Yet again, all of the usual suspects have collaborated with the US government by spamming across the media the “news” that the suspected “No. 2 ISIS leader” du jour has reportedly been taken out by Predator drone. Anyone with any semblance of a memory capacity must be wondering how many of these “No. 2” evil leaders there can possibly be! The latest No. 2, Fadhil Ahmad al-Hayali, was described by the White House as the Islamic State’s “Baghdad military emir and the emir of Ninawa Province.” Clearly, we should be very impressed that the target suspected to be Al-Hayali has now reportedly been eradicated from the face of the earth. Then again, maybe it was just somebody who looked like him.
The journalists dutifully parroting the “news” fed to them by the Pentagon are usually careful to qualify the announcements. The culprits are “suspected” and the fact of their demise is “reported”. No facts are ever really being exchanged in these announcements, which serve the purpose only of conveying the impression that the government is working hard to keep all of us safe. In reality, most readers of the headlines (usually too busy to digest the full article) now appear automatically to elide from their mind the words ‘suspected’ and ‘reportedly’ as they read, thereby arriving at the felicitous conclusion that, in fact, the “No 2 ISIS leader has been taken out!” Now No. 3 is the new No. 2, and he’s up next!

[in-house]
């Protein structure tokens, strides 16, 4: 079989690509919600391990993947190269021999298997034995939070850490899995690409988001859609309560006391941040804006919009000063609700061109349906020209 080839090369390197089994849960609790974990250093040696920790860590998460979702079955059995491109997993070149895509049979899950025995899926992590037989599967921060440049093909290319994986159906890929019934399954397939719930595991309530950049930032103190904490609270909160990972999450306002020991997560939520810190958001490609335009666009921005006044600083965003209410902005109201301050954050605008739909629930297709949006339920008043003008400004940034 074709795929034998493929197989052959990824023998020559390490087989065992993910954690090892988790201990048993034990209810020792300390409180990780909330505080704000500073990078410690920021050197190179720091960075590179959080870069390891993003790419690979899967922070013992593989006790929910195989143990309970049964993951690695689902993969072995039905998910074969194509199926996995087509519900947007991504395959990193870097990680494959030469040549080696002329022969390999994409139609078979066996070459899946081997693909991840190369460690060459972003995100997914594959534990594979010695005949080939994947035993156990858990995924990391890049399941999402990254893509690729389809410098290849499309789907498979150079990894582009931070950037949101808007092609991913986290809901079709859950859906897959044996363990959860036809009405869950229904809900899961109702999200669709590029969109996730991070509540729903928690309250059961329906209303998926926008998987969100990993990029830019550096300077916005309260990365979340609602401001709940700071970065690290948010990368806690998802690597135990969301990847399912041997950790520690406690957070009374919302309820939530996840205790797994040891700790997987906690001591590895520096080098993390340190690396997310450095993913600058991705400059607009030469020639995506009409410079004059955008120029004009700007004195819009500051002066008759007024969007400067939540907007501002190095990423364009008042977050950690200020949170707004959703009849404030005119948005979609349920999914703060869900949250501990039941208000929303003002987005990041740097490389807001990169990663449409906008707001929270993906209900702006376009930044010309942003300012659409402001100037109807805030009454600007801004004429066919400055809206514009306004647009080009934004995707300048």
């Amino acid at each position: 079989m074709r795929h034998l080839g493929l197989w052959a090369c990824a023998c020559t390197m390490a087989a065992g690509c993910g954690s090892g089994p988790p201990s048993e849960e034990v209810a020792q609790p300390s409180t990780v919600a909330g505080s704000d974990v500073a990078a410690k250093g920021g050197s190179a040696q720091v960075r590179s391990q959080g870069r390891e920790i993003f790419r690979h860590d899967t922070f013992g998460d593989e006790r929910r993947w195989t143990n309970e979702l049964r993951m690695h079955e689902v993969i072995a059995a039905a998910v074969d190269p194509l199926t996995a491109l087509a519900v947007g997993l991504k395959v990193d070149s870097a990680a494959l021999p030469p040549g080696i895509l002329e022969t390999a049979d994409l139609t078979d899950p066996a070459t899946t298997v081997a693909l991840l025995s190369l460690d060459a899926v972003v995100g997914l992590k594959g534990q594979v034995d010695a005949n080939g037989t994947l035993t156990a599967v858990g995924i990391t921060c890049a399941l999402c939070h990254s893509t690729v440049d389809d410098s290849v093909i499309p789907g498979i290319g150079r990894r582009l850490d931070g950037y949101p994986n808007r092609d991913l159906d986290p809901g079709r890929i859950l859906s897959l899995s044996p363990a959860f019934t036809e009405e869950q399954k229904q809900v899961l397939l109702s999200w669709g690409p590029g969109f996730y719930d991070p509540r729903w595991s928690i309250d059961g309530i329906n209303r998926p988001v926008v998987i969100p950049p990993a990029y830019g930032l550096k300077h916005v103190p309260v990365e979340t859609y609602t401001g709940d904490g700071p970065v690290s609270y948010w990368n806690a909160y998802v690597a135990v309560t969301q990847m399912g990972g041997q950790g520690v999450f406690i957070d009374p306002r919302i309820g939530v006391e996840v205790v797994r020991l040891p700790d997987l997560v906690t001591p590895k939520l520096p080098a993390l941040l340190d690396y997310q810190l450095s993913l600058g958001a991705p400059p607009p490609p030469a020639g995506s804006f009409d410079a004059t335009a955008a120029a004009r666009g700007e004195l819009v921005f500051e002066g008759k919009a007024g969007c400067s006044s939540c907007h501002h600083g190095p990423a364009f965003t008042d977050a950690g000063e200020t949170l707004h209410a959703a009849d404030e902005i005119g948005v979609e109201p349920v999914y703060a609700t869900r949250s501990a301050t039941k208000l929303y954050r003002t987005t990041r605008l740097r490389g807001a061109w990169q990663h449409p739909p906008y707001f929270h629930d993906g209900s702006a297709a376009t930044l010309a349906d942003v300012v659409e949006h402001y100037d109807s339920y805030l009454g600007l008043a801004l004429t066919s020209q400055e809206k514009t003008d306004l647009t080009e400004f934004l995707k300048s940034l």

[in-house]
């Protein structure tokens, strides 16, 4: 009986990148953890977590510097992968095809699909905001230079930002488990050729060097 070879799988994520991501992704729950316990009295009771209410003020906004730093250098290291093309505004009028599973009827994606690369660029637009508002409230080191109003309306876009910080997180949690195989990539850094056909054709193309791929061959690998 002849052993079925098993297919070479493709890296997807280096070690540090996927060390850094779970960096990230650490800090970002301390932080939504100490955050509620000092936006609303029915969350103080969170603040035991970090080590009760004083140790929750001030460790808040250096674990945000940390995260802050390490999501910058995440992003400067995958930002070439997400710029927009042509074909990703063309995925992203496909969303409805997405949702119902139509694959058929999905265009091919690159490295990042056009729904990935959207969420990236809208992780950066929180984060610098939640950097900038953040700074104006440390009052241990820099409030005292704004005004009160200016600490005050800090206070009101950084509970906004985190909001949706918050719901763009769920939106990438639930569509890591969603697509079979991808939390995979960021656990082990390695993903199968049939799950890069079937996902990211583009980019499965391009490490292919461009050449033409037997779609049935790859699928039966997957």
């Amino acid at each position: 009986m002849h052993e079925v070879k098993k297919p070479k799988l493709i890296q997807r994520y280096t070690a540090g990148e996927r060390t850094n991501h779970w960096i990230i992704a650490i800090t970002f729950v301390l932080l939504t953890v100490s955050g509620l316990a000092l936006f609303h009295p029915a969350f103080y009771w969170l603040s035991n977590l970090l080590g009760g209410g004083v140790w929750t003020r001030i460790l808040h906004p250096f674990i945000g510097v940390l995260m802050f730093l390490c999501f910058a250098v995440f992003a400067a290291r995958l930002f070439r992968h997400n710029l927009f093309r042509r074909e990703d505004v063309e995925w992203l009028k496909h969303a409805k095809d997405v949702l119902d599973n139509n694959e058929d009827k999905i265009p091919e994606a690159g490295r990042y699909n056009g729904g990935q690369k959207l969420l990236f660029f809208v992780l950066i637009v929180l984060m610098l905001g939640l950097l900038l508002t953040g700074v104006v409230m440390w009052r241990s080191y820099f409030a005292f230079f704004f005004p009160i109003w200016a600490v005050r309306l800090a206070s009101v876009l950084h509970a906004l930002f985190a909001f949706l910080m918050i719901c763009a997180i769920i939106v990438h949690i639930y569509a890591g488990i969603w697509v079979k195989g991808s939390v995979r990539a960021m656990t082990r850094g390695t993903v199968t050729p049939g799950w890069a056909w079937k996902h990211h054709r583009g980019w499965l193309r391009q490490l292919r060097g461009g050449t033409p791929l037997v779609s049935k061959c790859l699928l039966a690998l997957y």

Some of the media outlets are helping even more, by changing ‘suspected’ to ‘likely’, or even dropping the qualifications altogether and appending, “says White House” to the end of the headline or embedding it more deeply within the article itself. Here’s an example of how the original, guarded announcement is subsequently picked up and redisseminated to “confirm” that in fact we are being kept safe:
“Chalk up another high-value militant killed by a U.S. drone strike,” exults Brendan McGarry at the opening (the first line) of an article for Defense Tech.org.
If it later emerges, as has happened in the past, that the “suspected militants” were really tribal elders meeting to resolve a dispute in a jirga, or a group of happy families congregating for a big wedding, or a Bedouin camp of utterly harmless people, or even a grandmother picking okra in a large field all alone, nearly none of the mainstream media outlets ever seem to want to bother sharing the emended news. What would be the point of depressing their devoted readers and listeners? And why risk the loss in ratings, when there is so much other, more upbeat news to report?!
Instead, the big newspapers persist in focusing on the most recent round of “suspected” militants “reportedly” slain. Small wonder that most Americans continue to scratch their heads and puzzle over the perennial question: “Why do they hate us?”
For more information and related criticism, see We Kill Because We Can, Chapter 9: Death and Politics